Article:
Law Office of Michelle Ball Discipline,Ed 48900s Suspension For Defiance Or Disruption Is No More

Suspension For Defiance Or Disruption Is No More


Last Updated on February 8, 2024 by Michelle Ball

By Michelle Ball, Sacramento California Expulsion, Special Education, sports/CIF, College, Education and School Attorney/Lawyer for Students since 1995

A few years ago, students could be expelled or suspended for causing a disruption or defiance. Expulsions still exist, but suspensions for this offense are no more as of July 2024. No longer are suspensions allowed in California public schools for a student who is disruptive or defiant!

Tween crouching, black and white picture, hoodie on head
Students cannot be suspended based on disruption or defiance in California

Disruption and Defiance Charges Were Commonly Used To Suspend

After the California legislature altered Education Code section 48900(k) to no longer allow suspensions for disruption and defiance from kindergarten through twelfth grades, the world cheered. Yet, did this really matter? Maybe but maybe not.

For decades prior to this change, most suspensions and many expulsions, no matter what the offense, also included a charge of breaching California Education Code §48900(k) (disruption/defiance) as a student was alleged to have been disruptive or defiant in their actions.

Any actions students did were “bad” hence they were defiant and disruptive– “school logic.” Disruption was always the catch-all discipline offense as almost all actions could fit under “disruption or defiance.”

So, for example, a student could be suspended for fighting (Education Code 48900(a)) and maybe bullying (Education Code 48900(r)), or perhaps for possession of drugs (Education Code 48900(c)) but no matter what, a disruption and defiance charge was always added on, regardless of what the offense. Schools wanted to increase their chances of success so threw anything in.

Suspensions for Disruption or Defiance No Longer Authorized

In 2023, California finally stopped school suspensions for disruption or defiance for all grades.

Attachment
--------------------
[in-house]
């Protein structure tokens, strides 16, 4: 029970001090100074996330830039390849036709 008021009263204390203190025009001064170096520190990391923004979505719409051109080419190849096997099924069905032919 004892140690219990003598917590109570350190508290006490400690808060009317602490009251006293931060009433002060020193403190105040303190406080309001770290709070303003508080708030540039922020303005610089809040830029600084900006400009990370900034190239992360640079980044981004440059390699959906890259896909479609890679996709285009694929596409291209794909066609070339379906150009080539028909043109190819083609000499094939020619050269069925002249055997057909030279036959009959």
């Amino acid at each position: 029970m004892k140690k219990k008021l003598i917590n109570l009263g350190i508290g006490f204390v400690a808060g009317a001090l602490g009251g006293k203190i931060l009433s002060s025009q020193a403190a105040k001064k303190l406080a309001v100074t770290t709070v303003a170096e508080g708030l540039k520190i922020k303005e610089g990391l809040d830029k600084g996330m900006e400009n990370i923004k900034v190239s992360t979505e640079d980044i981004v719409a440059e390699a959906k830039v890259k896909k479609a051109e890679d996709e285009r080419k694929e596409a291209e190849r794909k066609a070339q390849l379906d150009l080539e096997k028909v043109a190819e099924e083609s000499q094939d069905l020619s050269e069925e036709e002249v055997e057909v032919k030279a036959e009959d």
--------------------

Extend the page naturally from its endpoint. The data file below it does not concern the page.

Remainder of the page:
Limiting student suspensions for disruption and defiance improves things a lot.

Students, however, can still be suspended by a teacher from their class if they disrupt or defy in the classroom. They can also be referred to the school office for an alternative form of correction, other than suspension.

This limitation on disruption suspensions has expanded slowly over time from the elementary level, then to the middle school level and in July 2024, through the high school level. The change has helped students tremendously.

Schools used to suspend constantly using disruption and defiance for tiny “offenses” including talking back, blurting out, arguing or leaving a seat during class.

Girl running away with straw hat on in grass
Suspensions for disruption or defiance are no more

Expulsions for Disruption or Defiance Alone Are Unicorns But Suspension Change Is Significant

I cannot recall ever seeing a student up for expulsion for ONLY disruption or defiance, with no other charges, so it may not matter that a student can still technically be expelled for disruption or defiance.

In other words, although frequently used in expulsions as an added charge (and often very upsetting to parents), I have rarely seen disruption and defiance used alone to expel a student.  

However, disruption and defiance, were continuously used to suspend students. So the California legislature’s changes make a big difference for many students. Now a student who talks back won’t just be kicked out of school as they were defiant. And, a student who makes a very loud noise or turns on a blaring musical song during class cannot be suspended for their disruption.

This is a fantastic change.

Less Parent Irritation

In the past, parents facing suspension would often complain strenuously about an allegation of disruption and defiance, as many students did not actually disrupt or defy anyone.

With this charge no longer being valid for school suspensions, at least parents will have one less thing to worry about.

Student expulsion and suspension attorney Michelle Ball has helped students since the mid-1990s. As a lawyer focusing only on students, she can focus on how best to serve students throughout California, in all towns, including Woodland, Roseville, Foresthill, Sausalito, Santa Cruz, San Anselmo and many other locations.